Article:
68: Doug Gamble | Learning to Rest
Doug Gamble | Learning to Rest
Rev. N. Doug Gamble is the Pastor of Mission Partnerships at Crossroads Fellowship Church in Raleigh, NC. Doug has been pastoring since 1978 and has been in his current role since 1992.
Doug is married to Kathy Sue Gamble and has two married children and three grandchildren.
Doug is a graduate Indiana State University and Asbury Theological Seminary.
Doug is a ‘missional catalyst’ making Great Commission living a ‘doable’ experience for anyone at Crossroads Fellowship.
Pastor Doug and I chat about the heart attack that changed his life. He began the journey out of workaholism toward healthy boundaries and consistent practice of Sabbath rest.
6:08 Share a little of your faith journey with us. How did you come to know Jesus?
“I love the church. I’m quite familiar with all of its flaws and faults, because we’re not perfect people. But I do love the church, what it can do what it has done, I still think it’s God’s best plan on earth.”
10:45 There was a point in your pastoral life years ago, where you were just burning it at both ends. Share with us a little bit about what happened during that season in your life?
“Religious addiction is not like drugs or alcohol…you know, people like when you’re doing good and yet it has the same toxic effect. Workaholism, like most other things, involves lying and stealing. In this case, you’re lying and stealing time that should be spent with God, with your wife, with your kids, and you’re not practicing good boundaries, like we’ve learned are so important.”
“I had a Christian cardiologist, so I went back to him… [he said,] ‘I’m going to help fix your heart, but you and your elders are going to have to totally change your life. You can’t be coming in here to my office at 49 as a missions pastor with a heart problem, you’re not living right’.”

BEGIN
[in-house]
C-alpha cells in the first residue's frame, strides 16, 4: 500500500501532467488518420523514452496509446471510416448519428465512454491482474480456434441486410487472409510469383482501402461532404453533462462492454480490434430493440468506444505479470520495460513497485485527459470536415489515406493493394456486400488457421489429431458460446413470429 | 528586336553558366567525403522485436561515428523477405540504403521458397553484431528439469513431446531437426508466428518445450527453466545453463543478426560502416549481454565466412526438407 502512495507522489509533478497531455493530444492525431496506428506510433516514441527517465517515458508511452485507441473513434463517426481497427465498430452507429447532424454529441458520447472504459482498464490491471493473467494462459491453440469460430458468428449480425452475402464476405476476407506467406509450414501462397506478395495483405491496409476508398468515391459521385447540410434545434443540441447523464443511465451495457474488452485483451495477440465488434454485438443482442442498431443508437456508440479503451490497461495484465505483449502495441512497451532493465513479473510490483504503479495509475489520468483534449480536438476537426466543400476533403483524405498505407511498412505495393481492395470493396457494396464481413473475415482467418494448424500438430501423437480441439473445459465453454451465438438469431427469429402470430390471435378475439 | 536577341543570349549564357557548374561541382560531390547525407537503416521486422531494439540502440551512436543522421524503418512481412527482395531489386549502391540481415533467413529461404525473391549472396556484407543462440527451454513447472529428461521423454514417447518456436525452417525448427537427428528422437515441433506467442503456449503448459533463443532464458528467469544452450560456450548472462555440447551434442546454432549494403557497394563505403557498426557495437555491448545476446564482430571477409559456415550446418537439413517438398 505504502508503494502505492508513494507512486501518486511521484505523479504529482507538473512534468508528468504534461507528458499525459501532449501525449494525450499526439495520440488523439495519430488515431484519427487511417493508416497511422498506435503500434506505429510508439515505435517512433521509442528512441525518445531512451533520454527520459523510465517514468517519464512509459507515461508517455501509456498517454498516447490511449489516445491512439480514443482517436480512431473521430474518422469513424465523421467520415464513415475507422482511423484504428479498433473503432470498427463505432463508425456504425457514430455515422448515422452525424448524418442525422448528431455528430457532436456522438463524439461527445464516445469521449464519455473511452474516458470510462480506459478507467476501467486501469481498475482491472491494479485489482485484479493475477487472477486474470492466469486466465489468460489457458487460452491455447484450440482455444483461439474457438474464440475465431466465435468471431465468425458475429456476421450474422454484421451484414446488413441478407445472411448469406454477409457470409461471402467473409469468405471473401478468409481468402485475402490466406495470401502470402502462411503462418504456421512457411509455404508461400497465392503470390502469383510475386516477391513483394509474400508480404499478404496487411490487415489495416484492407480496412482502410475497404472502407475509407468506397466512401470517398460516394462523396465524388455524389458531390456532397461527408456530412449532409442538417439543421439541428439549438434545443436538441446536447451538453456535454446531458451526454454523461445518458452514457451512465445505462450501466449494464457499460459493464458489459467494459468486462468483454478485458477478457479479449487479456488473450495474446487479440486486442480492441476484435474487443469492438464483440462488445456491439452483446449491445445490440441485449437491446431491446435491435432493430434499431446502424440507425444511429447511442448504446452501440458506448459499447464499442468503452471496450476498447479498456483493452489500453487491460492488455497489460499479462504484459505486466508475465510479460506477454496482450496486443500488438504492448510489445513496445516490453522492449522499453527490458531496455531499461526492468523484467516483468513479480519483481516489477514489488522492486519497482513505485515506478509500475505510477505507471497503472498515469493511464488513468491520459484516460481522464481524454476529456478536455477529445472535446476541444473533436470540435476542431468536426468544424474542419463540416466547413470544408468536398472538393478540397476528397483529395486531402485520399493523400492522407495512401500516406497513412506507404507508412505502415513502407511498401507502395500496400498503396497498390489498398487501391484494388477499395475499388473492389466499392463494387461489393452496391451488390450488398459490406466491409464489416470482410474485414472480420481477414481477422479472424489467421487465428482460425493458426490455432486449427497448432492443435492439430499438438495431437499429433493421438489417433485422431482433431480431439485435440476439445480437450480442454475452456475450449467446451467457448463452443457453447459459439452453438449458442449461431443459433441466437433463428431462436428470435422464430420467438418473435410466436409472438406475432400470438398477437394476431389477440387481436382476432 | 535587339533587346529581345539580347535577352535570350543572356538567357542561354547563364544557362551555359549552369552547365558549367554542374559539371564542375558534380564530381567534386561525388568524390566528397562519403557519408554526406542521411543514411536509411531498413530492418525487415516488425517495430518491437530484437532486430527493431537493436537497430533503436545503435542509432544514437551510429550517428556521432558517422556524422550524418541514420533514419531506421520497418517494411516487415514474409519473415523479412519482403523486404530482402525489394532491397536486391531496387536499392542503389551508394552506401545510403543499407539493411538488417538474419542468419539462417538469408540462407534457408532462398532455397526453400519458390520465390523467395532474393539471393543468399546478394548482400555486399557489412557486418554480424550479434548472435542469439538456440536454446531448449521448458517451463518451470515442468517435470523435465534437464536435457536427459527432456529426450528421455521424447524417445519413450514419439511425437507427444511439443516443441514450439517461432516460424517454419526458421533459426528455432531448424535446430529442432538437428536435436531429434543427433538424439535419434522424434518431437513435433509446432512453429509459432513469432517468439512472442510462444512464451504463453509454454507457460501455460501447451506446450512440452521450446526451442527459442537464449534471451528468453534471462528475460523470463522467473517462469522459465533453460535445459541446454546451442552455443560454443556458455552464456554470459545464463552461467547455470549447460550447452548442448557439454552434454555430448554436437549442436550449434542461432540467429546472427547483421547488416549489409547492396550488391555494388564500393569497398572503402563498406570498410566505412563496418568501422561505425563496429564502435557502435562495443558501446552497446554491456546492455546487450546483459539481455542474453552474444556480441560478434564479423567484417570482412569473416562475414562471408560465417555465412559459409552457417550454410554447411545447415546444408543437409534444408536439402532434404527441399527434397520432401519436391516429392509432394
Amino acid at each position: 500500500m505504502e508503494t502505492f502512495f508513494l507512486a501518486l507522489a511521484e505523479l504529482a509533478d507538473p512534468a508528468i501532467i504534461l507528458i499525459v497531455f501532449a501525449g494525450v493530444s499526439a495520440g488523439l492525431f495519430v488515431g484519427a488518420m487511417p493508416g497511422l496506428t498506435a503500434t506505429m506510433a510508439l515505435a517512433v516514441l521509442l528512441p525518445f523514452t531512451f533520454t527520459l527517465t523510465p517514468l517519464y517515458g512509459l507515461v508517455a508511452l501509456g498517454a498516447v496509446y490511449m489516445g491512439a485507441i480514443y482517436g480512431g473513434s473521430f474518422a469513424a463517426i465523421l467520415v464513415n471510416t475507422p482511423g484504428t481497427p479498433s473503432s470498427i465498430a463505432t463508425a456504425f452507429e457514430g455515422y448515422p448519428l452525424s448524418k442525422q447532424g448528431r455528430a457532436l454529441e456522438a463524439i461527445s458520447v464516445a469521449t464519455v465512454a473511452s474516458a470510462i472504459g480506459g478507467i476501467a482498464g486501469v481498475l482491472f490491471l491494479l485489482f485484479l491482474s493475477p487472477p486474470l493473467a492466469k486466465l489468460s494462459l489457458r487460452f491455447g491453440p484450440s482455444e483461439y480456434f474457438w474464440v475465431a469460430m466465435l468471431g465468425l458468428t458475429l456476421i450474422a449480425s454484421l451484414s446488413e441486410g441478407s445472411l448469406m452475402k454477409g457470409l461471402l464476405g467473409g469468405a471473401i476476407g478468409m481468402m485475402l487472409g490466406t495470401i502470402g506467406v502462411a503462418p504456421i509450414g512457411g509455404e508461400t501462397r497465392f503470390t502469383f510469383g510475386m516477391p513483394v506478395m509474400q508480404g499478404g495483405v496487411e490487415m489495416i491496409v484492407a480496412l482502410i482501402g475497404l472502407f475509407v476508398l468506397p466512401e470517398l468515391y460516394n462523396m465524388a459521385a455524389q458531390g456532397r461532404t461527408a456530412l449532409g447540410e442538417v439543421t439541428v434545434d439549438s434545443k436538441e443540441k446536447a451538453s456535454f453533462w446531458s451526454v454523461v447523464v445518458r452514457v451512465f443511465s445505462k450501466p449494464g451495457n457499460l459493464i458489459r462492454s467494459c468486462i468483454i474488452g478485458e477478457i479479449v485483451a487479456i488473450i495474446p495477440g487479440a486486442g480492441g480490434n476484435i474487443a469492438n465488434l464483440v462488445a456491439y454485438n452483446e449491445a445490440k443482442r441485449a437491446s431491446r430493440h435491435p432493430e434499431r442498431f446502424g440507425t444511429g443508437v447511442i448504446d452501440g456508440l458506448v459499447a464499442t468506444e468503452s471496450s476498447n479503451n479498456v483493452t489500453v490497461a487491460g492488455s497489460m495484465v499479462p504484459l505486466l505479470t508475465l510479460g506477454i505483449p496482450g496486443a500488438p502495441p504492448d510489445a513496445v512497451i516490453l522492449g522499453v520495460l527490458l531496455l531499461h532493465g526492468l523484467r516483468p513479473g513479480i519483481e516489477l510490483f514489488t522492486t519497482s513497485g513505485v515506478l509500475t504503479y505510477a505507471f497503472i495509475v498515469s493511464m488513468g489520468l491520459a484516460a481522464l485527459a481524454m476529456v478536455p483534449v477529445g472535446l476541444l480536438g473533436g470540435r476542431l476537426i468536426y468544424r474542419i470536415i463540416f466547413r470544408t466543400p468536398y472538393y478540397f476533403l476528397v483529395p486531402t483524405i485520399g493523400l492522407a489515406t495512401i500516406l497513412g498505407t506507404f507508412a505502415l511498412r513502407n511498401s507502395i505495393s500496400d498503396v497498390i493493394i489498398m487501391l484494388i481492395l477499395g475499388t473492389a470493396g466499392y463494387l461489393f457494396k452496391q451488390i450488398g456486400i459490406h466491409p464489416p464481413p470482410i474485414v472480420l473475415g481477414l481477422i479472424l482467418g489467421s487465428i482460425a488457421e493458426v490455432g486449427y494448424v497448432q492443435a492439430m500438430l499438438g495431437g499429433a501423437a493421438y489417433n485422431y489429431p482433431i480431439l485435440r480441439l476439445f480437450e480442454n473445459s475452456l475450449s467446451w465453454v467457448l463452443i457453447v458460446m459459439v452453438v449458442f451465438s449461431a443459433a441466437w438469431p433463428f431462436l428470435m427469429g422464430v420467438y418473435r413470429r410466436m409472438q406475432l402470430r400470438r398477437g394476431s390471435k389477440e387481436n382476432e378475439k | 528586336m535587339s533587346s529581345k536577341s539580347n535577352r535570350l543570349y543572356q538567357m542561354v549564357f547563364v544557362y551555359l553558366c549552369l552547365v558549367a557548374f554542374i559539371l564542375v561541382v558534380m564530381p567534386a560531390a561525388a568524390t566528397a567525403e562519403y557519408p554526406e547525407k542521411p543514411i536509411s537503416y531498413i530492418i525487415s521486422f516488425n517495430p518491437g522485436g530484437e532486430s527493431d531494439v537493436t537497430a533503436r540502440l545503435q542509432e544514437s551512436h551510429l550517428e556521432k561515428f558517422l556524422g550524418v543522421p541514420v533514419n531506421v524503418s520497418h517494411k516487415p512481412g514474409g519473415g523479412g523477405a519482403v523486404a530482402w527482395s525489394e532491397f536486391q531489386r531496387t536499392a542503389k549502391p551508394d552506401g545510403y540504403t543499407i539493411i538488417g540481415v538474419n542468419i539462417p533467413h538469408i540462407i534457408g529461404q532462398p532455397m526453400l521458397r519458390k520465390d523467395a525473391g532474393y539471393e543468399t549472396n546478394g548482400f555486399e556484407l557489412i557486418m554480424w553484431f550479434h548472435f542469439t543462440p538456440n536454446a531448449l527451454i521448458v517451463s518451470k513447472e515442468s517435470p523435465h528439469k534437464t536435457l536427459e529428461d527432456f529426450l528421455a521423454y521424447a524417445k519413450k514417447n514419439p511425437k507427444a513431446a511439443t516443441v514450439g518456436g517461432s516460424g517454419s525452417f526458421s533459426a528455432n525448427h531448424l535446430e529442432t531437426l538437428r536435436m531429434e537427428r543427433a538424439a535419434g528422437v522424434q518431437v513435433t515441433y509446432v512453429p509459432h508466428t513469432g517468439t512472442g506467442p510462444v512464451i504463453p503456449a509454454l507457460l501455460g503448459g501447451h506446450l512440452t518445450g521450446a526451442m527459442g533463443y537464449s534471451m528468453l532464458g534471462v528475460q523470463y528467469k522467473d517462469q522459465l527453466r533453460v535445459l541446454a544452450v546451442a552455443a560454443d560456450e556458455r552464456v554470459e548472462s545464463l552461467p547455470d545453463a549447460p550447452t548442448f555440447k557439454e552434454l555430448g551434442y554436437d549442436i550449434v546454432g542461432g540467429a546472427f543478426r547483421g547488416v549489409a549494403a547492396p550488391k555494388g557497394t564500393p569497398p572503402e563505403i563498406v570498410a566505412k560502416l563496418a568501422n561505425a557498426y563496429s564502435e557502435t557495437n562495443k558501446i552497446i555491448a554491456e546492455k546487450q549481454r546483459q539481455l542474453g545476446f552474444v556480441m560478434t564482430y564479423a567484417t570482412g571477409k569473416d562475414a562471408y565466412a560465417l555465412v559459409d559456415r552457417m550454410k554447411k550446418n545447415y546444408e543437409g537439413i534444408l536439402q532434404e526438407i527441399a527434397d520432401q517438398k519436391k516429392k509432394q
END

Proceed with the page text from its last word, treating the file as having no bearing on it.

“The reason Sabbath has become so meaningful to me is it’s really not well understood in the Protestant world. We think Sabbath as you go to church on Sunday, then you watch football or you go out to the beach or you do whatever you do in the summer or in the winter. [But] discovering the Sabbath is as Jesus said in one of his parables, man wasn’t made for the Sabbath, the Sabbath was made for man. And what that means is we need it more than we realize. We tend to think it’s a duty. It’s not a duty. It’s a one day in seven to live differently, so that you can be different the other six days of the week.”
“The Lord built self restraint into us as a way to release some of the better part of us…What [people] miss from Sabbath is this renewal that can only happen in the presence of God, in the presence of family and friends, or whoever you Sabbath with. There’s something that’s let loose from the well of God’s spiritual resources that will not come to a busy Christian who refuses to sit still, and be quiet.”
22:39 Something you said during a sermon that really impacted me was how you first felt like you were missing out, but as you continued to intentionally rest, you began to look around and feel sad for your brothers and sisters in Christ who were just going 110 miles per hour all the time. Share with our listeners what have you found to be true personally as you’ve committed to the practice of Sabbath?
“What God gives me on my Sabbath is so much better than what I could do by working another 12 hours”
“One of the things I know when I’m having a good Sabbath is there’s time during the day when I’m tempted to feel like I’m wasting it.”
“It does sort of gear me down, so the other six days I’m much more present to people.”
“I don’t do nothing in the typical way [on Sabbath]. What I do is allow myself to do things that are life giving. For instance, if I was a full time fisherman, I wouldn’t want to fish on my Sabbath. Well, I have a pond behind me and on my Sabbath fishing might be a very transformative recharging thing.”
“When you begin to Sabbath, prepare for a test of your wills, to lean into some things you haven’t done and to give your soul time to thaw out and arise and awaken to a spiritual formative space.”